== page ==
In July of 2010, I traveled to Singapore to take care of my then 6-year-old son Henry while his mother attended an academic conference. But I was really there for the robots.
IEEE Spectrum’s digital product manager, Erico Guizzo, was our robotics editor at the time. We had just combined forces with robot blogger par excellence and now Spectrum senior editor Evan “BotJunkie” Ackerman to supercharge our first and most successful blog, Automaton. When I told Guizzo I was going to be in Singapore, he told me that RoboCup, an international robot soccer competition, was going on at the same time. So of course we wrangled a press pass for me and my plus one.
I brought Henry and a video camera to capture the bustling bots and their handlers. Guizzo told me that videos of robots flailing at balls would do boffo Web traffic, so I was as excited as my first grader (okay, more excited) to be in a convention center filled with robots and teams of engineers toiling away on the sidelines to make adjustments and repairs and talk with each other and us about their creations.
Even better than the large humanoid robots lurching around like zombies and the smaller, wheeled bots scurrying to and fro were the engineers who tended to them. They exuded the kind of joy that comes with working together to build cool stuff, and it was infectious. On page 40 of this issue, Peter Stone—past president of the RoboCup Federation, professor in the computer science department of the University of Texas at Austin, and executive director of Sony AI America—captures some of that unbridled enthusiasm and gives us the history of the event. To go along with his story, we include action shots taken at various RoboCups throughout the 25 years of the event. You can check out this year’s RoboCup competitions going on 6–9 July at the University of Bordeaux, in Nouvelle-Aquitaine, France.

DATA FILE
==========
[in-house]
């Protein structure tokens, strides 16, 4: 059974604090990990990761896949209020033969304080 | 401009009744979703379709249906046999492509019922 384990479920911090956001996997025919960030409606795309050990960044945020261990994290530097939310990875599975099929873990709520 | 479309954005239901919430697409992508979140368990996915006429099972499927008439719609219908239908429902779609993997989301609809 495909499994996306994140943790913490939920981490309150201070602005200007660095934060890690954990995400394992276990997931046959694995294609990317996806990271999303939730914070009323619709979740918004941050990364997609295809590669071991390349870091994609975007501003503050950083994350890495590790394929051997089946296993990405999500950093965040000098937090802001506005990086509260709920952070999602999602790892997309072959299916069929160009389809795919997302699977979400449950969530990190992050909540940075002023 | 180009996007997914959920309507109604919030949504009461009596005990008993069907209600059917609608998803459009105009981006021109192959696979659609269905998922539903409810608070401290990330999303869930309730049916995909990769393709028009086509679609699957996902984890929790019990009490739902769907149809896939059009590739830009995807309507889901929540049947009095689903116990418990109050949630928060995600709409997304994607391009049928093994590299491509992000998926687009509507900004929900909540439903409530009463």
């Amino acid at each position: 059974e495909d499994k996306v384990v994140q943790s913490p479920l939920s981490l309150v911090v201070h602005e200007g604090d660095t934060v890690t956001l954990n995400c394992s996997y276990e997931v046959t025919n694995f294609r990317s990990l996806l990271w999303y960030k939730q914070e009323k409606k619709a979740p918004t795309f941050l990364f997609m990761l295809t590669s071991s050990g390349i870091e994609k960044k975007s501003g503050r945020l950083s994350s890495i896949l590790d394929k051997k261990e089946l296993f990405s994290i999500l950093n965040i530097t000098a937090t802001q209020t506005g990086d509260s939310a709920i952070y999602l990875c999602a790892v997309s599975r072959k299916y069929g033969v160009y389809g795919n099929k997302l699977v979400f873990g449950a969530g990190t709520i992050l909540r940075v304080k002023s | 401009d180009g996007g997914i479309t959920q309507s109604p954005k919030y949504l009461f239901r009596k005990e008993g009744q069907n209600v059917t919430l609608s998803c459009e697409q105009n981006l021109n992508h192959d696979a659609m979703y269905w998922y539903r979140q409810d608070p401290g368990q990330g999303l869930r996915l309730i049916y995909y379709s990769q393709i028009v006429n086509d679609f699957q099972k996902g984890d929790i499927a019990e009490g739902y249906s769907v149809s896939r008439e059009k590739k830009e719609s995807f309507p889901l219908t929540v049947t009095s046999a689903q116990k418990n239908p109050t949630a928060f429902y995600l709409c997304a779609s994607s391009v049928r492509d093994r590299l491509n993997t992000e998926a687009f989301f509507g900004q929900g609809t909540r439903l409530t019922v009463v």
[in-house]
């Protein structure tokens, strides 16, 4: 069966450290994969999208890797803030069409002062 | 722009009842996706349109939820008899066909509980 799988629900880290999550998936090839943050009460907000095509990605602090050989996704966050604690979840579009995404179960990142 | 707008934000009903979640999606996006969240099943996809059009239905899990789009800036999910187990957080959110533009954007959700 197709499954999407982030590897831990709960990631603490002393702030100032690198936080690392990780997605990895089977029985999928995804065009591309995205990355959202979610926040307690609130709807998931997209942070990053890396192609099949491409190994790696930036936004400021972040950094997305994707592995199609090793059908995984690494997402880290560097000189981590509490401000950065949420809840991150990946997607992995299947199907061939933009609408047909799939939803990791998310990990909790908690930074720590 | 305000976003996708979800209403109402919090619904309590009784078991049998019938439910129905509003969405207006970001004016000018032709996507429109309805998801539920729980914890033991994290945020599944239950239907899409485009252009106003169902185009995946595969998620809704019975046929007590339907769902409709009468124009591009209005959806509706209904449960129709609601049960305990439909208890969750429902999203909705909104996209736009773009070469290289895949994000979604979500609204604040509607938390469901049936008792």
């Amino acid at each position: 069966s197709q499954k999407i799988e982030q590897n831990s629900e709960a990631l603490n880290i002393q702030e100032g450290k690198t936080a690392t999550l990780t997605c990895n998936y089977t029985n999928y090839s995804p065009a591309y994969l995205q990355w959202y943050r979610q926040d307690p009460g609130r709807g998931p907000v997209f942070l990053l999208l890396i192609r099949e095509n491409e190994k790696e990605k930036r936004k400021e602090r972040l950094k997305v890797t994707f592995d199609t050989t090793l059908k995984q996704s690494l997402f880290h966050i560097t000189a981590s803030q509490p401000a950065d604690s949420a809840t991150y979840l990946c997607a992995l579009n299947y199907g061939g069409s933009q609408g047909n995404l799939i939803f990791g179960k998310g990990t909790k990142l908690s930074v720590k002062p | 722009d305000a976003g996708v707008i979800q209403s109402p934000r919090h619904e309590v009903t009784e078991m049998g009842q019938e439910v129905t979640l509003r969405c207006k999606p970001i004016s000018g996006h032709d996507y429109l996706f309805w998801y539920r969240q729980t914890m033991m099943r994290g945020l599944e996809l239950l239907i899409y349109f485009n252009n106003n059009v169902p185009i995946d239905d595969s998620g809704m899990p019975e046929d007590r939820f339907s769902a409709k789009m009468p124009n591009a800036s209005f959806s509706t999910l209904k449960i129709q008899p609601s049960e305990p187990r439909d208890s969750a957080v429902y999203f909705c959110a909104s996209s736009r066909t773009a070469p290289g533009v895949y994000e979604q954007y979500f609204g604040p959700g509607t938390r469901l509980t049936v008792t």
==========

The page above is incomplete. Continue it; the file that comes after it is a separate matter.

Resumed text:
Earlier in 2010, the same year as my first RoboCup, Apple introduced what was in part pitched as the future of magazines: the iPad. Guizzo and photography director Randi Klett instantly grokked the possibilities of the format and the new sort of tactile interactivity (ah, the swipe!) to showcase the coolest robots they could find. Channeling the same spirit I experienced in Singapore, Guizzo, Klett, and app-maker Tendigi launched the Robots app in 2012. It was an instant hit, with more than 1.3 million downloads.
To reach new audiences on other devices beyond the iOS platform, we ported Robots from appworld to the Web. With the help of founding sponsors—including the IEEE Robotics and Automation Society and Walt Disney Imagineering—and the support of the IEEE Foundation, the Robots site launched in 2018 and quickly found a following among STEM educators, students, roboticists, and the general public.
By 2022 it was clear that the site, whose basic design had not changed in years, needed a reboot. We gave it a new name and URL to make it easy for more people to find: RobotsGuide.com. And with the help of Pentagram, the design consultancy that reimagined Spectrum’s print magazine and website in 2021, in collaboration with Standard, a design and technology studio, we built the site as a modern, fully responsive Web app.
Featuring almost 250 of the world’s most advanced and influential robots, hundreds of photos and videos, detailed specs, 360-degree interactives, games, user ratings, educational content, and robot news from around the world, the Robots Guide helps everyone learn more about robotics.
So grab your phone, tablet, or computer and delve into the wondrous world of robots. It will be time—likely a lot of it—well spent.
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